"Forever doesn't mean forever anymore." —Elvis Costello
"Marlowe: So you used me.
Lennox: That’s what friends are for. Nobody cares.
Marlowe: Nobody cares but me.
Lennox: That’s you, Marlowe. You're a born loser.
Marlowe: Yeah, I even lost my cat."—From the film The Long Goodbye
Last Friday, they gave away Jason Giambi, in bobblehead form, at the Oakland-Alameda County Memorial Coliseum. A day later, the Rockies scooped him up, in the form of the actual player, his head bobbling up and down in agreeance to a minor-league contract.
The fact that the A's were giving away Giambi bobbleheads after they had unceremoniously released him just weeks ago was odd enough.
What would it look like?
Would it show him walking out a door, a Billy Beane shoe print left on his posterior? Maybe he would be sitting in an easy chair with a robe on, a cold brew in one hand and a television remote in the other?
A day later, when news emerged that the Rockies, a team contending for a playoff spot in the other league, would sign him, that made the giveaway seem even odder in retrospect.
At least if Giambi had stayed out of baseball, the figurine giveaway could have been one last tribute to the man's playing days.
It was odd for me, especially: I'm the same guy who attempted to grandly eulogize Giambi in this space only a little more than two weeks ago.
If Giambi were within earshot (or rather, eyeshot), he might have felt like Tom Sawyer listening to his own funeral.
And now, I feel like Phillip Marlowe in, yes, The Long Goodbye when he finds the friend who he thought had committed suicide actually lives in Mexico under a new, assumed identity (apologies after the fact for spoiling a 56-year-old book).
Giambi, the player who I so fondly remembered, now played for the team trying to knock the Dodgers off from the top of the NL West.
On a much-smaller and idiosyncratic scale (that is, my particular form of sports bigamy that has me rooting for both the Athletics and the Dodgers), my feelings are not dissimilar from what Green Bay Packers fans must be feeling about The Quarterback Who Shall Not Be Named now playing in Minnesota.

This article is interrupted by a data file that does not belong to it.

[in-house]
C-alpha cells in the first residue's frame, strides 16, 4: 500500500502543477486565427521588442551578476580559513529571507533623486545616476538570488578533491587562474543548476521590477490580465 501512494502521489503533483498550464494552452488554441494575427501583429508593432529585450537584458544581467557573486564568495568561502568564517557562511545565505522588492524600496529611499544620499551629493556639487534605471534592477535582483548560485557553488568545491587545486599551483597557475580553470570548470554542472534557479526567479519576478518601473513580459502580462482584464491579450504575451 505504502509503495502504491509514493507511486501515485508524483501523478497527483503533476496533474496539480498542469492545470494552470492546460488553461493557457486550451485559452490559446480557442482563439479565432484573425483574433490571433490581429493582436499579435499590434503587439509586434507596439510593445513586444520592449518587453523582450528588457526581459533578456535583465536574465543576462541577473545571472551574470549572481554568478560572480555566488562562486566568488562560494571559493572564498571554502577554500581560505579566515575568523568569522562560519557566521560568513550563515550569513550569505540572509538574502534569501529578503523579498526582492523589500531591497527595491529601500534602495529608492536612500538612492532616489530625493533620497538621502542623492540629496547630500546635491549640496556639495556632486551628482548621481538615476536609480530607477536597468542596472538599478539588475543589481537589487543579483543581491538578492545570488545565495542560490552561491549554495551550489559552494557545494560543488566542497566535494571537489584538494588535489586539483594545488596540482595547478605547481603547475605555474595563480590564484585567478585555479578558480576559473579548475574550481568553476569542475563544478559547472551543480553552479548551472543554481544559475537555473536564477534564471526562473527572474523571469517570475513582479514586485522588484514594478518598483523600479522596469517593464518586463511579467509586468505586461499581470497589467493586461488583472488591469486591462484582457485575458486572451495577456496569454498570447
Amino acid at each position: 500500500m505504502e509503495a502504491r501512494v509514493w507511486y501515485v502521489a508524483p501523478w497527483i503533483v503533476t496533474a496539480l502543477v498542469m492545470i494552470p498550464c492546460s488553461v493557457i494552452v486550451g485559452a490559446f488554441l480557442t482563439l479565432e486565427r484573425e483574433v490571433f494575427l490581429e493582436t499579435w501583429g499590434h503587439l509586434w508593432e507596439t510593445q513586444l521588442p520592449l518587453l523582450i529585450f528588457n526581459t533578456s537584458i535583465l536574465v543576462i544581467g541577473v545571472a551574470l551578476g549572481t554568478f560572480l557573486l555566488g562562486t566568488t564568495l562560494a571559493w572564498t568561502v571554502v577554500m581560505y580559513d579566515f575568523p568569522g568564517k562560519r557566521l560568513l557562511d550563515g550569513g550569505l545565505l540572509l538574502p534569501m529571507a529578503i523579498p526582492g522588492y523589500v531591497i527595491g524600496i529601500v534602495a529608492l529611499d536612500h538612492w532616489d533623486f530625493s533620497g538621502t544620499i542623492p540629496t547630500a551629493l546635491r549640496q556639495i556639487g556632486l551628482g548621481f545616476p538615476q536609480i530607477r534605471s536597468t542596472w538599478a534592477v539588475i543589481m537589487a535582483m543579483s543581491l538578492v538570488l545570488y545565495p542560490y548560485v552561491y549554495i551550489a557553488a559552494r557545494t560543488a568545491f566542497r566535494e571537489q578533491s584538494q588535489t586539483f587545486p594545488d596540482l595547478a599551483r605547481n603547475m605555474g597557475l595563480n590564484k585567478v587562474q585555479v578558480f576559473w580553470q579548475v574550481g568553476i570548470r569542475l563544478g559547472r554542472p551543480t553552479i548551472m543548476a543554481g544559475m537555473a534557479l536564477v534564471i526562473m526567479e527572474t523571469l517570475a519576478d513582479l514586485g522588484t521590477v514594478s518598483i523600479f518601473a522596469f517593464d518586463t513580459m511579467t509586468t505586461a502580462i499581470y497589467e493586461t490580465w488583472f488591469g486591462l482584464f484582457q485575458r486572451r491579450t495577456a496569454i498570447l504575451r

On one hand, they can't just forget the contributions of an individual who was once the face of their franchise.
On the other, that individual is standing in the way of possible championship glory.
Without ties to individual players and their accomplishments with our chosen teams, we are, as Jerry Seinfeld once noted, just rooting for laundry.
Given the last few decades of fluid player movement, though, it's the fan's commitment to that very laundry that is one of the constants of pro sports.
It's that kind of commitment that is the lifeblood of sites like the very one you're reading right now.
As fans, we have to realize that players are like facts: sometimes they don't do what we want them to.
Even while we lionize them as avatars of our grandest hopes and desires, exult when they triumph, and despair when they come up short, we must still realize that they are but human beings. They are subject to the same vices as we—a desire to cash a regular paycheck (especially one so sizable), professional pride, and all the rest.
As much as we'd like to think of ourselves as the guardians of the legacy of players like Giambi or The Quarterback Who Shall Not Be Named, ultimately, as long as there are teams willing to sign off on those regular and sizable paychecks, you cannot blame them for trying to wring out one last squirt from the tube of toothpaste.
In some sense, I'll be rooting for Giambi to do well, even though I have a feeling opportunities for success will be limited considering that he bats from the same side of the plate and plays at the same position as the superior Todd Helton.
I also have my doubts about how his golden thong and his specific brand of joie de vivre will play in the Rockies' traditionally conservative—and quite Christian—clubhouse.
Still, I'll be rooting for him to do well.
Just not so well so that the Rockies actually catch up to the Dodgers.
You see, if I've learned anything about being a fan in this modern era of sports, it's easy to hate players hard, but not for very long.
Unfortunately, the same goes for loving 'em.
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